Nesting In Banking

Nesting involves hiding money in foreign bank accounts.

Jupiterimages/Brand X Pictures/Getty Images

The U.S. has anti-money-laundering laws in place to prevent the support of drug traffickers and terrorists throughout the U.S. financial system. Federal laws prohibit individuals and entities from providing large sums of undocumented, untraceable cash to offshore and foreign entities. Nested accounts are foreign bank accounts contained within another foreign bank account and tied to a corresponding U.S. account. Although the vast majority of nested accounts are legal and compliant with laws, some are not.


Nesting refers to the practice among foreign financial institutions conducting international transactions of allowing one foreign bank to process the cross-border bank transactions of another foreign bank through its U.S. correspondent account. Essentially, one foreign bank serves as the service provider and acts on behalf of its customer, another foreign bank, to wire or transfer funds from or to the U.S. via its account in the U.S.


The Foreign Country Bank provides wire transfer and payment transaction services to the many smaller banks in its country that it calls its customers. Foreign Country Bank has a relationship with and corresponding account at Large U.S. Bank. Foreign Country Bank transfers $100,000 for a customer, Small Country Bank, on behalf of Small Country Bank’s client, ABC Agricultural Products Ltd., to a regional bank in the U.S. The fund transfer shows Foreign Country Bank as the named account, Small Country Bank as the nested account and $100,000 as the amount.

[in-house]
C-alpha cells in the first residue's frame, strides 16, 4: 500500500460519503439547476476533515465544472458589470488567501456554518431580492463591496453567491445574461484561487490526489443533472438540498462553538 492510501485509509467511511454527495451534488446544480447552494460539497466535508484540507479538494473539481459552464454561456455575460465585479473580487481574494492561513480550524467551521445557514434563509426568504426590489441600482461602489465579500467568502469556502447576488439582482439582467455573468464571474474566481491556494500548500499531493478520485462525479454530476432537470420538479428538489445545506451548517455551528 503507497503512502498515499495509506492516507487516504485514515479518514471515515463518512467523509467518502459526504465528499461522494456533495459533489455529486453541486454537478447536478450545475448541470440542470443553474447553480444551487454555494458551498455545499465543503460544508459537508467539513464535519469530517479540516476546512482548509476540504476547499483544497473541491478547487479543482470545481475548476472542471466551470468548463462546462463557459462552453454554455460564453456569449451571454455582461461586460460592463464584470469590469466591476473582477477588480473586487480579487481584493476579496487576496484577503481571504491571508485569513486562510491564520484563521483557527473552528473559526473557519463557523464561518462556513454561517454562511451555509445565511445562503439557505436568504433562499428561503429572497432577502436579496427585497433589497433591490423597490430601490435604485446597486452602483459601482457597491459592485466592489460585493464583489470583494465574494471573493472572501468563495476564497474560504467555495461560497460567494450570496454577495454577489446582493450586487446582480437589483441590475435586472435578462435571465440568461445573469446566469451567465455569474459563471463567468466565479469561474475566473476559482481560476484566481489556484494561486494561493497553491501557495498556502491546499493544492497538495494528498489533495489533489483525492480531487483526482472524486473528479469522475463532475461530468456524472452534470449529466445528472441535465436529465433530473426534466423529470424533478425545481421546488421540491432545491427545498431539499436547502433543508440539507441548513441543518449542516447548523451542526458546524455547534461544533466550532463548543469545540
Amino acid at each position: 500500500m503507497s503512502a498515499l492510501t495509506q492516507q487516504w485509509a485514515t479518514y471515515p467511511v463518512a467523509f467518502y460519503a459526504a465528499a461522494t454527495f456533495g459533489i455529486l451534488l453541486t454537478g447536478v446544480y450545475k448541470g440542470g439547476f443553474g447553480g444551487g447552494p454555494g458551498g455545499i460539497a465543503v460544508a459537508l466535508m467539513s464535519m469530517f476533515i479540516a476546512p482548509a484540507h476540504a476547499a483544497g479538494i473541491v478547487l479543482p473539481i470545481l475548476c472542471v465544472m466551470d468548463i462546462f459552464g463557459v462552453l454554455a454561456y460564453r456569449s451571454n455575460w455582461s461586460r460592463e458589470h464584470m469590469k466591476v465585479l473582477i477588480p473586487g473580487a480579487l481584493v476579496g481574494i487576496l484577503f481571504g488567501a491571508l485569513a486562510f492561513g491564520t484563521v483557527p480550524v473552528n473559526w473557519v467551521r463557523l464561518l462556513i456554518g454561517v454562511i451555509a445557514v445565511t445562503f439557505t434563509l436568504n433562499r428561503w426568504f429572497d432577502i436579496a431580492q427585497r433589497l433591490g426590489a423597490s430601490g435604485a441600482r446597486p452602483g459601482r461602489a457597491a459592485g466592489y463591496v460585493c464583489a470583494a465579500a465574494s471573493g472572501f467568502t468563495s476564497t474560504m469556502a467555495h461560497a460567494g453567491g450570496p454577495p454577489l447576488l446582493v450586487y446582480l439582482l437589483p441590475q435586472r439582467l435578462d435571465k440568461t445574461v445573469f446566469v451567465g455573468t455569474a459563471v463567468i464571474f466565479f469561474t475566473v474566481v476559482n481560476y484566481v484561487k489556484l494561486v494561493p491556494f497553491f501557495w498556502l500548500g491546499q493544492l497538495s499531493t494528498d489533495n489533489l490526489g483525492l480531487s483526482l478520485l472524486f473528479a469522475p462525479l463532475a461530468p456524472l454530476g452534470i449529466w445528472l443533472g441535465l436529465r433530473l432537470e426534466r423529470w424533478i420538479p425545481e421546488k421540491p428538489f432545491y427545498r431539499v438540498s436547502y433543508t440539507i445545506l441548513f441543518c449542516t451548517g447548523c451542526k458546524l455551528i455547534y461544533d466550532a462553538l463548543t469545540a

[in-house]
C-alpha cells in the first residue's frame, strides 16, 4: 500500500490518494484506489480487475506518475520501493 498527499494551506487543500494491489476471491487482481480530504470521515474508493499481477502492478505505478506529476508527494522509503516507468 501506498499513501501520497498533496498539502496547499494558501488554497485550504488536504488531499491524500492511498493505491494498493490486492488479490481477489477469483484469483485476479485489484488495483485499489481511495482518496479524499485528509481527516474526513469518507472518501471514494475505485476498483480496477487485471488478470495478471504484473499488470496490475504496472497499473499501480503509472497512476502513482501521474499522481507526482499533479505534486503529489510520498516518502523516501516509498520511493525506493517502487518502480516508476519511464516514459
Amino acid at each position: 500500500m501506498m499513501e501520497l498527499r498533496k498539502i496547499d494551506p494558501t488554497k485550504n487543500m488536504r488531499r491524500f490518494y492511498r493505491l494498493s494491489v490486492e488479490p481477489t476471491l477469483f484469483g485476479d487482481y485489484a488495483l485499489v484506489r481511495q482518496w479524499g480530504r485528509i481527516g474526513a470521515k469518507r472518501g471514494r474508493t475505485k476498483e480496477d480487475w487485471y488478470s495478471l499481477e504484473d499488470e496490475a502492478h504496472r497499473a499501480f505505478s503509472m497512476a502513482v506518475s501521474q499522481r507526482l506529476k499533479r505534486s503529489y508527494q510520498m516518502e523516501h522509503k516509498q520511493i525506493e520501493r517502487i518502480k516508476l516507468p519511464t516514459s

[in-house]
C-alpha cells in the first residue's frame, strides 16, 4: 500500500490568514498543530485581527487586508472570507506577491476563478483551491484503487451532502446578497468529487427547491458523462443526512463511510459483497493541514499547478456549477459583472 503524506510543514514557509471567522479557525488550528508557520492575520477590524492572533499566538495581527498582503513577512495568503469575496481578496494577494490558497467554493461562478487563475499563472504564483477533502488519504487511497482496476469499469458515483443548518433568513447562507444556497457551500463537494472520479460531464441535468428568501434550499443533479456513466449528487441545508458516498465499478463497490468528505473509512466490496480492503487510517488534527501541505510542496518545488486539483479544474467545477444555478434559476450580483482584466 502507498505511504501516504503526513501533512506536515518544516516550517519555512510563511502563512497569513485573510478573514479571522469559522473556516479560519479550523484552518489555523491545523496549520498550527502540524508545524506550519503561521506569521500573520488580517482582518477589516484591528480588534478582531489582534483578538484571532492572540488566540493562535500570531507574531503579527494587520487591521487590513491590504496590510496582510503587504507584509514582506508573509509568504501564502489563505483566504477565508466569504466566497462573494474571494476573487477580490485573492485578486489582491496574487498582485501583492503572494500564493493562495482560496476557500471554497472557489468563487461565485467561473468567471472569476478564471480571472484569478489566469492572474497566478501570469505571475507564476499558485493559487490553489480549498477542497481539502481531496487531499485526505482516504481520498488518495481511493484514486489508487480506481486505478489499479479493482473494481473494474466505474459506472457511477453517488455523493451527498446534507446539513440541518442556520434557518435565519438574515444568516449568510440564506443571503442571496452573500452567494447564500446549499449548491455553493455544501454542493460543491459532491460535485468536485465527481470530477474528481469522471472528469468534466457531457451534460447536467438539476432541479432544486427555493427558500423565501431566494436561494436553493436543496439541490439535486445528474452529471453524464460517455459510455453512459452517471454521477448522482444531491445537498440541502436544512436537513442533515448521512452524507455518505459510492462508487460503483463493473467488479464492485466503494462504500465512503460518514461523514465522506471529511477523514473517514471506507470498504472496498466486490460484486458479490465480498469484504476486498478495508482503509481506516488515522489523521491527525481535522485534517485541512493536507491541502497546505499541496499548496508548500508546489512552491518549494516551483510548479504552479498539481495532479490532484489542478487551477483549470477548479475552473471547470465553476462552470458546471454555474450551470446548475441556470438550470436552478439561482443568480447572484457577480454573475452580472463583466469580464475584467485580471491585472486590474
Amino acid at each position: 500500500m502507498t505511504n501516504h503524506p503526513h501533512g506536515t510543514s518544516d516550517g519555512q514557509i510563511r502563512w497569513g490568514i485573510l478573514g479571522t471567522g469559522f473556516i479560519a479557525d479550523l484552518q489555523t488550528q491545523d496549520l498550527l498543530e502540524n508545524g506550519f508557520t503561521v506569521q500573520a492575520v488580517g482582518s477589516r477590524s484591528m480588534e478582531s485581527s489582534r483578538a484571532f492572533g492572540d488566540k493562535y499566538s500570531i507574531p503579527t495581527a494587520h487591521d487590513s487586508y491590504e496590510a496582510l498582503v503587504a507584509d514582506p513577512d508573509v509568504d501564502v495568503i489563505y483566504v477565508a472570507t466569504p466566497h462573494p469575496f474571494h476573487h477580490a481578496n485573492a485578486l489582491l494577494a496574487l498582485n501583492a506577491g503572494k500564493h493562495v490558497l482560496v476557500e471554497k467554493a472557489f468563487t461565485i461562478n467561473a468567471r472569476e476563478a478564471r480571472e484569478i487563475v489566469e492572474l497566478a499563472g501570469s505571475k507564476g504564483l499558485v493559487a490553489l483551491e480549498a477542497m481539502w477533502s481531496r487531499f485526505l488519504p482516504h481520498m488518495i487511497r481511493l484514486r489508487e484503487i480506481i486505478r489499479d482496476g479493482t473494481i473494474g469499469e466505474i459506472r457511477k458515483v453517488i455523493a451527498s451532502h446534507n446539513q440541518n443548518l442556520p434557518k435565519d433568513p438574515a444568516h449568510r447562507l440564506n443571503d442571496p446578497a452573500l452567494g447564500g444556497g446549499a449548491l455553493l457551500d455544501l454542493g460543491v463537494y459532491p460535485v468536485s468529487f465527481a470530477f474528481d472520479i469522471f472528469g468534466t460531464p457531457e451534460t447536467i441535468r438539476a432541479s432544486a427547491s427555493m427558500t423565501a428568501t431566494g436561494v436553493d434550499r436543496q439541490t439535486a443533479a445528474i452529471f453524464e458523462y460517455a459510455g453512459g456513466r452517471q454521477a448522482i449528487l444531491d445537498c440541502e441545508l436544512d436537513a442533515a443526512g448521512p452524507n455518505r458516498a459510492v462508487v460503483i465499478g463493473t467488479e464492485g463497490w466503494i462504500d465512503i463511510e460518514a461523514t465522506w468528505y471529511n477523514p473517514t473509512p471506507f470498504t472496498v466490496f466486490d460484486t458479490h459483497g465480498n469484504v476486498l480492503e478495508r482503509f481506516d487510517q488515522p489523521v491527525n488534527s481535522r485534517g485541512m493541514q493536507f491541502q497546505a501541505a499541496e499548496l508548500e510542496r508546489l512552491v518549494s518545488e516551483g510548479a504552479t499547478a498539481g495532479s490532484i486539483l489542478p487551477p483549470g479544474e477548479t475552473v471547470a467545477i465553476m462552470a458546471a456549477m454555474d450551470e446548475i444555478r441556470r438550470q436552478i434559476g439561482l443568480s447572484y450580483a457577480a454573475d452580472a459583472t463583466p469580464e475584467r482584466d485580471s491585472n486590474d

Regular Use

The foreign bank customers whose accounts nest inside of their foreign banking service provider are not inherently suspicious. Nesting is a relatively common practice. A U.S. bank may establish a regular correspondent account with a service provider foreign bank. The service provider foreign bank, in turn, acts as a financial intermediary for other foreign banks to facilitate cross-border transactions.


Potential problems arise when the service provider foreign bank does not fully or properly identify the nested account in the third party bank. When this occurs, the third party bank and its customers essentially gain anonymous access to the U.S. banking system through the U.S. financial institution’s account. With insufficient controls, through nested accounts, the foreign service bank could allow an unscrupulous foreign bank to transfer funds on behalf of terrorist financiers, drug traffickers and other money launderers. Improper tracking of nested accounts enables those engaged in illegal or terrorist activities to circumvent the controls in place within the U.S. financial system.